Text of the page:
In the MD′ design, the two springs (weak spring and strong spring) act in the same direction of rotation (for a given torque exerted by driver 16, they are simultaneously compressed, or they are simultaneously uncompressed). However, in the WIP design, the springs act in opposite directions when a torque is exerted on the assembly (for a given torque exerted by driver 16, if one spring is in a compressed state, the other spring is in a uncompressed state). For the purposes of discussion, when the terms compressed and uncompressed state are used, they are in reference to the state of the springs when no load is present on driver 16. They are not in reference to the state of the springs when they are not placed into the assembly of FIGS. 19-21, 25-28. This distinction is important primarily because in the WIP design, both the strong and the weak spring are pre-loaded in their rest position. Thus, when there is no torque present on driver 16, both the strong and the weak spring are compressed (with respect to their free standing state).
There are five stages of operation of a window covering system: lifting, hitting top, lowering, hitting an obstacle, and hitting bottom. In the MD′ device, during the lifting stage, both the weak and the strong springs keep the system within its predefined nominal torque range (predefined nominal torque range is defined in conjunction with the discussion of FIGS. 17-21). The maximum amount of weight that can be lifted by the system is limited to the combination of spring constants of the weak and the strong springs. When the window covering hits the top, the combined torque provided by the weak and the strong springs in addition to the torque due to the weight of the window covering must be overcome by the motor in order for the MD′ system to experience a torque which exceeds its predefined normal torque range. When the MD′ system is forced outside of its normal predefined torque range, the light from the optical pair 34 passes through the aligned openings in the driver 16, and the two driven members 17 (see FIG. 20). This passage of light is detected by the sensor portion of the optical pair and is used as a signal to stop the motor.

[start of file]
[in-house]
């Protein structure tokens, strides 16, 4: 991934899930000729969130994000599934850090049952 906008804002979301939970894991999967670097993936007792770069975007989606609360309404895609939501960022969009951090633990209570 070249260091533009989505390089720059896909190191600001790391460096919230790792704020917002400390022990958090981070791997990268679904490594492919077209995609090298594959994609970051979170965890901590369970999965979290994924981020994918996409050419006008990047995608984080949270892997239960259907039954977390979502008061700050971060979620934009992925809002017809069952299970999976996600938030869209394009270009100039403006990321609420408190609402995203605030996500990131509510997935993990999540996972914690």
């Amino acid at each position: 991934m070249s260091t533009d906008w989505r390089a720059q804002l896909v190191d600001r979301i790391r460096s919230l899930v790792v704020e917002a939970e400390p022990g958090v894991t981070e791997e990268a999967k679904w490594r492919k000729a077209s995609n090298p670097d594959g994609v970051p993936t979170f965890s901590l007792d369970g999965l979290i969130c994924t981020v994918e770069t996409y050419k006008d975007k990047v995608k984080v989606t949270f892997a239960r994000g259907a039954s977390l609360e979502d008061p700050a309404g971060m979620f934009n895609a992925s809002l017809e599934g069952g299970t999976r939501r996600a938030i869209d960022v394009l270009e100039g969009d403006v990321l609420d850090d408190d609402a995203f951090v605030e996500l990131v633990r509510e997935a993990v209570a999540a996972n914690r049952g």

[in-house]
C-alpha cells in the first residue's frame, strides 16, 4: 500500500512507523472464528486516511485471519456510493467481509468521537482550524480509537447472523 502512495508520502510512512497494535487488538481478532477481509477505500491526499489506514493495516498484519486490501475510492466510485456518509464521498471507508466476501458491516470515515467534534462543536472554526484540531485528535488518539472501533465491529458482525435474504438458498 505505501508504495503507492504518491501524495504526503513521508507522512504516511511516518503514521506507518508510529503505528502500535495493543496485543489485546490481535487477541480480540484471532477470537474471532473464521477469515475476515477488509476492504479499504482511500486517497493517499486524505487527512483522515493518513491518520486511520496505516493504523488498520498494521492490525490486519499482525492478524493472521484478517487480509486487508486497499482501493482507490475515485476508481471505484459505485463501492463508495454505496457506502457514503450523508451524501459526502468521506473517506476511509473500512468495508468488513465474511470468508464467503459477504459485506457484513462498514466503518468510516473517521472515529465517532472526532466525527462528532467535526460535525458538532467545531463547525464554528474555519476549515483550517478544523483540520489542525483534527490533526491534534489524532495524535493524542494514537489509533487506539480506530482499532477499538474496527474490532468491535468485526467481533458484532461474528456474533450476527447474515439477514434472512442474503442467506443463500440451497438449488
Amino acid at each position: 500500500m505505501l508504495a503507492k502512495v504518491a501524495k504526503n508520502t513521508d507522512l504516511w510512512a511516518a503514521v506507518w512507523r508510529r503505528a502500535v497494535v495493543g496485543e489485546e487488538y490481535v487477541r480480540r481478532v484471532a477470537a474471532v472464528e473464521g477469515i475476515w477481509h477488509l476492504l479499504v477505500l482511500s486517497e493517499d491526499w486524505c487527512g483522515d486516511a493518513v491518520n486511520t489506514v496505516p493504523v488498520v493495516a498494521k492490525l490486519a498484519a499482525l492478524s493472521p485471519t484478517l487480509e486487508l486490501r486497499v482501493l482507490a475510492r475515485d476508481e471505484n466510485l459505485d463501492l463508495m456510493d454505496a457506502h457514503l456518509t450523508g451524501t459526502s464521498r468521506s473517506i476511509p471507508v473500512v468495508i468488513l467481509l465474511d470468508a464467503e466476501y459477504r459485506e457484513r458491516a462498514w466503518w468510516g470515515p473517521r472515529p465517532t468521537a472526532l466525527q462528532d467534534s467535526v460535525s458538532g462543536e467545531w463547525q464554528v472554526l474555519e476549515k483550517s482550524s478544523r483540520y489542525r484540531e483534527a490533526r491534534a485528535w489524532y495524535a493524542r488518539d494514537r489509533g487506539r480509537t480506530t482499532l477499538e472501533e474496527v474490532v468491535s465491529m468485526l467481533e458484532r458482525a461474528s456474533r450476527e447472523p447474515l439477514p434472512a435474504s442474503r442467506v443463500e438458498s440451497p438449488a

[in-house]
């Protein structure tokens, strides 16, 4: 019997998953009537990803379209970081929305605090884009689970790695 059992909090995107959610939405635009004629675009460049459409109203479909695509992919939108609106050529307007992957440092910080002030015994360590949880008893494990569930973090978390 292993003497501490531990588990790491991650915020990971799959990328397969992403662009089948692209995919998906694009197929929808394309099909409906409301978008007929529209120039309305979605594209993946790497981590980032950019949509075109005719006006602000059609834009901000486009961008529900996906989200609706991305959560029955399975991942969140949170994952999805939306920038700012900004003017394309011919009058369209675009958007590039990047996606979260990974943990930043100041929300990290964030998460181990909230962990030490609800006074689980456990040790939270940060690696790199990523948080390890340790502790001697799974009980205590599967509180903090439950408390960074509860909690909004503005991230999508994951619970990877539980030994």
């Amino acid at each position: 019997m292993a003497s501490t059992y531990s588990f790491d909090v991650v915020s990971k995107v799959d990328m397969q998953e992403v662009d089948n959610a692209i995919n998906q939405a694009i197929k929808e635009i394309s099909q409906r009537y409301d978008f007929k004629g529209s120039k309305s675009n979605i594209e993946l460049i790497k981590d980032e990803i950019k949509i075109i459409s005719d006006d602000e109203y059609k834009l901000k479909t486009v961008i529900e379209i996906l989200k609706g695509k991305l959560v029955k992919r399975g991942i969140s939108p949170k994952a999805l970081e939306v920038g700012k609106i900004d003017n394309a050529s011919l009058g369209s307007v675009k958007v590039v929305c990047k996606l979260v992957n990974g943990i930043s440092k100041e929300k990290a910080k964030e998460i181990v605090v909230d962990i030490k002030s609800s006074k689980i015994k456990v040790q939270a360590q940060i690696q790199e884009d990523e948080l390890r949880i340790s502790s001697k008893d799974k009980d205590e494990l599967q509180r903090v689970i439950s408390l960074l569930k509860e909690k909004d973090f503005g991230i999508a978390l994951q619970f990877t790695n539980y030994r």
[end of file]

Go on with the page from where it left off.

During the lowering stage, the motor is effectively supplying a reverse torque to the system allowing the shade to fall at a predetermined speed. If the motor was not present, the shade would fall at a much higher rate because of the absence of reflected motor drag. Neither the strong or the weak springs keep the MD′ design in its working range during this stage. This causes the system to fall out of its working range thereby allowing the optical pair to sense that the window covering is out of its normal torque range which thereby causes the system to stop the motor. The only mechanism which tends to hold the MD′ system in its nominal torque range is the friction between the driven member 17 and the driver member 16. This friction allows the system to operate correctly only when adding excess weight to the bottom of the window covering. This added weight increases the force due to friction which holds the MD′ design in its working range.